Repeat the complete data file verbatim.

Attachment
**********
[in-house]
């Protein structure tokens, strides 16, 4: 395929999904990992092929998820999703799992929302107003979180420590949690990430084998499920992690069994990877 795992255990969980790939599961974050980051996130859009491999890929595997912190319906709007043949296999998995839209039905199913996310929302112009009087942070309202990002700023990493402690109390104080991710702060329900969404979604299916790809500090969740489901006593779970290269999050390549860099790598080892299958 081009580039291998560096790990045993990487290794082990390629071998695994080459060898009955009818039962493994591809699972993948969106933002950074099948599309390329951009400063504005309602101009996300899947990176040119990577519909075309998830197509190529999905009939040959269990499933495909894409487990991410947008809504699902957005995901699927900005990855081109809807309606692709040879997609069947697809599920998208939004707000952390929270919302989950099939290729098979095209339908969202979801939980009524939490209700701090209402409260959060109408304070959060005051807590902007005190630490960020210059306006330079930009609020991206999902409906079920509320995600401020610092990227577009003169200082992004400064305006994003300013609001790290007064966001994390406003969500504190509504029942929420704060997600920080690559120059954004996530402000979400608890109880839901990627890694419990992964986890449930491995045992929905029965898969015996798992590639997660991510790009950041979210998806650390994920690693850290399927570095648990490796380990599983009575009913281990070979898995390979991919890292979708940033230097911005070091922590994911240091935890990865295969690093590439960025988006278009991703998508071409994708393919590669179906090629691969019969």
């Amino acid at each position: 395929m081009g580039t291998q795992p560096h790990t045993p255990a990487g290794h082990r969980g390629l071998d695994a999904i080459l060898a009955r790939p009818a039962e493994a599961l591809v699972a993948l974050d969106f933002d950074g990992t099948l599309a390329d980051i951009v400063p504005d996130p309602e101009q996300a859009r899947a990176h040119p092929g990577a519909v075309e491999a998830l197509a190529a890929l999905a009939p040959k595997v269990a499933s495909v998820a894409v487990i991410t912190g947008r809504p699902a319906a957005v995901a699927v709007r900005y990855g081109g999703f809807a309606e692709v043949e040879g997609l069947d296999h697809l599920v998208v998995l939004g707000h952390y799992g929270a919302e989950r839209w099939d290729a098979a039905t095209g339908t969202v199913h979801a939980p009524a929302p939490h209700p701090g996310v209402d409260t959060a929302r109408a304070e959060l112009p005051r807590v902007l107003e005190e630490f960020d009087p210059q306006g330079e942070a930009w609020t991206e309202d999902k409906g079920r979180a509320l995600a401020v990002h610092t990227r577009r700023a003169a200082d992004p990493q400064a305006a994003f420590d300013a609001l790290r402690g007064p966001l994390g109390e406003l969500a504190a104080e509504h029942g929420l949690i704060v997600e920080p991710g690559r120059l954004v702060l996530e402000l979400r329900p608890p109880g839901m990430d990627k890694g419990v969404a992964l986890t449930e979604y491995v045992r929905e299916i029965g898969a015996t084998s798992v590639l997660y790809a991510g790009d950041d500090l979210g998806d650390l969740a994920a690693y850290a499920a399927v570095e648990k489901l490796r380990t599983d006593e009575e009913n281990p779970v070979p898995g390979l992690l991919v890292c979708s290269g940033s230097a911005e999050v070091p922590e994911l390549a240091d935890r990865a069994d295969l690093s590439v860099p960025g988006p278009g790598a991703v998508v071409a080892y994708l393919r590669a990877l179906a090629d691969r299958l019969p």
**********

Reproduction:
[in-house]
């Protein structure tokens, strides 16, 4: 395929999904990992092929998820999703799992929302107003979180420590949690990430084998499920992690069994990877 795992255990969980790939599961974050980051996130859009491999890929595997912190319906709007043949296999998995839209039905199913996310929302112009009087942070309202990002700023990493402690109390104080991710702060329900969404979604299916790809500090969740489901006593779970290269999050390549860099790598080892299958 081009580039291998560096790990045993990487290794082990390629071998695994080459060898009955009818039962493994591809699972993948969106933002950074099948599309390329951009400063504005309602101009996300899947990176040119990577519909075309998830197509190529999905009939040959269990499933495909894409487990991410947008809504699902957005995901699927900005990855081109809807309606692709040879997609069947697809599920998208939004707000952390929270919302989950099939290729098979095209339908969202979801939980009524939490209700701090209402409260959060109408304070959060005051807590902007005190630490960020210059306006330079930009609020991206999902409906079920509320995600401020610092990227577009003169200082992004400064305006994003300013609001790290007064966001994390406003969500504190509504029942929420704060997600920080690559120059954004996530402000979400608890109880839901990627890694419990992964986890449930491995045992929905029965898969015996798992590639997660991510790009950041979210998806650390994920690693850290399927570095648990490796380990599983009575009913281990070979898995390979991919890292979708940033230097911005070091922590994911240091935890990865295969690093590439960025988006278009991703998508071409994708393919590669179906090629691969019969």
């Amino acid at each position: 395929m081009g580039t291998q795992p560096h790990t045993p255990a990487g290794h082990r969980g390629l071998d695994a999904i080459l060898a009955r790939p009818a039962e493994a599961l591809v699972a993948l974050d969106f933002d950074g990992t099948l599309a390329d980051i951009v400063p504005d996130p309602e101009q996300a859009r899947a990176h040119p092929g990577a519909v075309e491999a998830l197509a190529a890929l999905a009939p040959k595997v269990a499933s495909v998820a894409v487990i991410t912190g947008r809504p699902a319906a957005v995901a699927v709007r900005y990855g081109g999703f809807a309606e692709v043949e040879g997609l069947d296999h697809l599920v998208v998995l939004g707000h952390y799992g929270a919302e989950r839209w099939d290729a098979a039905t095209g339908t969202v199913h979801a939980p009524a929302p939490h209700p701090g996310v209402d409260t959060a929302r109408a304070e959060l112009p005051r807590v902007l107003e005190e630490f960020d009087p210059q306006g330079e942070a930009w609020t991206e309202d999902k409906g079920r979180a509320l995600a401020v990002h610092t990227r577009r700023a003169a200082d992004p990493q400064a305006a994003f420590d300013a609001l790290r402690g007064p966001l994390g109390e406003l969500a504190a104080e509504h029942g929420l949690i704060v997600e920080p991710g690559r120059l954004v702060l996530e402000l979400r329900p608890p109880g839901m990430d990627k890694g419990v969404a992964l986890t449930e979604y491995v045992r929905e299916i029965g898969a015996t084998s798992v590639l997660y790809a991510g790009d950041d500090l979210g998806d650390l969740a994920a690693y850290a499920a399927v570095e648990k489901l490796r380990t599983d006593e009575e009913n281990p779970v070979p898995g390979l992690l991919v890292c979708s290269g940033s230097a911005e999050v070091p922590e994911l390549a240091d935890r990865a069994d295969l690093s590439v860099p960025g988006p278009g790598a991703v998508v071409a080892y994708l393919r590669a990877l179906a090629d691969r299958l019969p």